Posted by: Glassartist | June 26, 2009

Contemporary stained glass unveiled by Bishop

St John’s School, Leatherhead, Surrey UK

ST JOHNS SCHOOL CHAPEL

EAST WINDOW

 

The new contemporary stained glass window for St John’s School Chapel has been unveiled.

 

The dedication sermon for the new stained glass commission was given by Rt Revd Ian Brackley, the Bishop of Dorking. He describes the contemporary stained glass window as “startling, dramatic and colourful.  It is also strong in symbolic depiction”.

 

Contemporary Stained Glass East Window Dedication at St John's School Chapel


The Bishop joined pupils, the school chaplain Revd Clive Case, the Headmaster Nicholas Haddock MBE, and parents at a choral evensong where the window was unveiled in a service held to celebrate the foundation of the school….“the energy and vibrancy of the new window inspires us to look beyond ourselves and seek those things which are above”. The window includes symbolism of the Eagle of St John the Evangelist and Apostle and of the Eucharist, wine and corn.

 The Bishop offered this apt quotation by the early 17th century priest and poet George Herbert:

 A man that looks on glass,

On it may stay his eye;

Or if he pleaseth, through it pass,

And then the heaven espy.

The large 6M x 6M apex window is comprised of 37 sections of single-glazed leaded panels.  The design is executed in acided flashed antique glass and uses streaky and single pot colour hand-made antique glass with kiln – fired traditional oxide pigments and silver stain.

The design depicts a central Golden Eagle which is soaring upwards and symbolises St John the Evangelist and Apostle, because of his ‘lofty and soaring’ gospel.  It is also symbolic of the resurrection and ascension of Christ, and of baptised Christians who have symbolically died and risen with Christ.  The Eagle of St John is the school emblem.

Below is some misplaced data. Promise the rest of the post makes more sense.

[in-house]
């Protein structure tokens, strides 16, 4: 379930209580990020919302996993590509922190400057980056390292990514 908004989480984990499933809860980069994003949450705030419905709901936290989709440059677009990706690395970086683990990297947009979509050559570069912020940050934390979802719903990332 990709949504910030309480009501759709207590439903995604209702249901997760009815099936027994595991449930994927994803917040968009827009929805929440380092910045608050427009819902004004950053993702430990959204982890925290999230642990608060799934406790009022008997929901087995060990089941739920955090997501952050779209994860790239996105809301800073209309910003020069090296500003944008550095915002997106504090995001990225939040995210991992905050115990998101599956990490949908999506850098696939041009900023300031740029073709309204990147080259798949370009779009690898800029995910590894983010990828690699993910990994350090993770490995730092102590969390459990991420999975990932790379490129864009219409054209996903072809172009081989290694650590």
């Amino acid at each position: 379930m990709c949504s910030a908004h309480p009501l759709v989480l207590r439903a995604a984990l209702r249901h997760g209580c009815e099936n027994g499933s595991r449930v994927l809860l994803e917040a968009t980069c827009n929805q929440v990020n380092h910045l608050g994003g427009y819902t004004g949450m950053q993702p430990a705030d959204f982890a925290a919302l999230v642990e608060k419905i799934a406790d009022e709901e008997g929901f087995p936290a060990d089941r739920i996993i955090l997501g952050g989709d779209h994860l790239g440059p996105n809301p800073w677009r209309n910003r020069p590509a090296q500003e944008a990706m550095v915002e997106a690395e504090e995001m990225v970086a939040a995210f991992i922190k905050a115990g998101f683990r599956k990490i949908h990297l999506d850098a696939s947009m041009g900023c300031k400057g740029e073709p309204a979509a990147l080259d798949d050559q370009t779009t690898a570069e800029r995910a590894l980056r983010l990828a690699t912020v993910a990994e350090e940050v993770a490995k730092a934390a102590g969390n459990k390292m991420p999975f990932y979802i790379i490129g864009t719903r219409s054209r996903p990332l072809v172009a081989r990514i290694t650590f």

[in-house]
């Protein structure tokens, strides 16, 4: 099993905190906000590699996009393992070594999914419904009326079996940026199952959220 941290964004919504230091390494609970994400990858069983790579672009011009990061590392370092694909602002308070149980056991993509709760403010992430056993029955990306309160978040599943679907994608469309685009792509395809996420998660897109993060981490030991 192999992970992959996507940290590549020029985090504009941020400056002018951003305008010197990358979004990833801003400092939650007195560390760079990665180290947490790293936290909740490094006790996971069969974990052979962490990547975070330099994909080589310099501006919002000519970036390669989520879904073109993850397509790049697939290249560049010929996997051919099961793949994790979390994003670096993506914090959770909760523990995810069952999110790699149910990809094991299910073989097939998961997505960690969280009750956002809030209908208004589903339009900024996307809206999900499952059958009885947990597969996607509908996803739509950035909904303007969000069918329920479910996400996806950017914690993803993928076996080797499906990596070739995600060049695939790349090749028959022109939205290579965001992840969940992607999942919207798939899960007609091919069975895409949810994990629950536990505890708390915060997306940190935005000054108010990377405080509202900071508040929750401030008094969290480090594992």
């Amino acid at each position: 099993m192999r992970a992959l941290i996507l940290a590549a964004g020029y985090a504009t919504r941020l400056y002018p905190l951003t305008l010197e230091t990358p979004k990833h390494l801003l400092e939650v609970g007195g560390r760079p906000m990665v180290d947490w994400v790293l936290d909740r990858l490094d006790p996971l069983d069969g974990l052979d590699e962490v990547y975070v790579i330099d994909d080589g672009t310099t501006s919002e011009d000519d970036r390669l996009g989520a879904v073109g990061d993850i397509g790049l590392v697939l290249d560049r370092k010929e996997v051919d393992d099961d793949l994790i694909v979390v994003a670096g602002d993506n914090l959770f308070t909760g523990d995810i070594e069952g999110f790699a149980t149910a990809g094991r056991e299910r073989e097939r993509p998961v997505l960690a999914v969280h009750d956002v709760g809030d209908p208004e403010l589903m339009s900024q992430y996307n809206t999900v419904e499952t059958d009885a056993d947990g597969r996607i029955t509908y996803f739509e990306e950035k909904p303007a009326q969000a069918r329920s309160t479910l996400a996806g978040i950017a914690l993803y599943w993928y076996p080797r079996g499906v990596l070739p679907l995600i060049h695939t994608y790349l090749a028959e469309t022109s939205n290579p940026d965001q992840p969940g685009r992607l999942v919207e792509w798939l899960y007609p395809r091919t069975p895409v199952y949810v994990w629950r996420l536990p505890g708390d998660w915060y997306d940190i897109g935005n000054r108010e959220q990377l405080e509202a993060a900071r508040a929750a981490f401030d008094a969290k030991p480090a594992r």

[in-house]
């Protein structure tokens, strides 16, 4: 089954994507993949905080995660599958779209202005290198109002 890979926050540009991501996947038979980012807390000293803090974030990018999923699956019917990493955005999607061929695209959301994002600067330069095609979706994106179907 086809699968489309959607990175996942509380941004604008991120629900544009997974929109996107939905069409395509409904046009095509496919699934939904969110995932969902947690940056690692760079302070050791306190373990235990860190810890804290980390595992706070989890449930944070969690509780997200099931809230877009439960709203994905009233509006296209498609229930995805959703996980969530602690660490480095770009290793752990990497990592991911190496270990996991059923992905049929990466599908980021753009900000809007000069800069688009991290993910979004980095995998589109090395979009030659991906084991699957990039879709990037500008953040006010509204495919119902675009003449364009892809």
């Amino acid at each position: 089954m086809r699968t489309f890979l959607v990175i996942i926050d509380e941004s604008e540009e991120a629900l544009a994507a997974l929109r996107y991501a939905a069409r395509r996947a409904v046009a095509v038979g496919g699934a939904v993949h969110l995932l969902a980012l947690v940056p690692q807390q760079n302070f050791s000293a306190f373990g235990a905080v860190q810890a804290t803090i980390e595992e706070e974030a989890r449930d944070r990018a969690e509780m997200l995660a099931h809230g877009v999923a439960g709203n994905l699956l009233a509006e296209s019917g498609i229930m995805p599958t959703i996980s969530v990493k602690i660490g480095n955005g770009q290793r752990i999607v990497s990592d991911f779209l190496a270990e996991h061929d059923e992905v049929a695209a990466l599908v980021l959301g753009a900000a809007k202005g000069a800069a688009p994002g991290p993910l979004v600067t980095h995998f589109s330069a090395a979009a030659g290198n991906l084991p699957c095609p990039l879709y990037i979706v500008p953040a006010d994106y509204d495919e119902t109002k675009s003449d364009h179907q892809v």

The Eagle rises from the image of a palm frond, recalling Jesus’s Triumphant Entry into Jerusalem before the Last Supper and Passion. Below are the symbols of that feast and of the Eucharist, the wine and corn.  The palm of victory and the Eagle move up towards the Holy Spirit in the apex of the window, which is descending as a blessing.

 

Eagle of St John


 

Bishop Ian Brackley commented “Light, colour, shape, design all transformed by the alchemy of kiln firing as stained glass into a wonderful and arresting kaleidoscope of images.  The eagle, symbol of St John the Evangelist, as alluded to in our second Reading from the Book of Revelation, where the four creatures surrounding God’s throne were soon to be identified with the four canonical Gospels of Matthew, Mark, Luke and John, the eagle soars upwards to meet the fiery Holy Spirit of God’s inspiration depicted by the descending dove at the top.  The soaring upwards might also reflect the school motto from St Paul’s writings, “Seek those things that are above”.  This window is something for the eye and the imagination.  “A man that looks on glass, on it may stay his eye; or, if he pleaseth, through it pass, and then the heaven espy.” There is more than meets the eye.  Like all good art, there is more always to be discovered, more to be understood, more to be grasped and explored by the beholder……”

 For more photos on this new stained glass window commission see Flickr:

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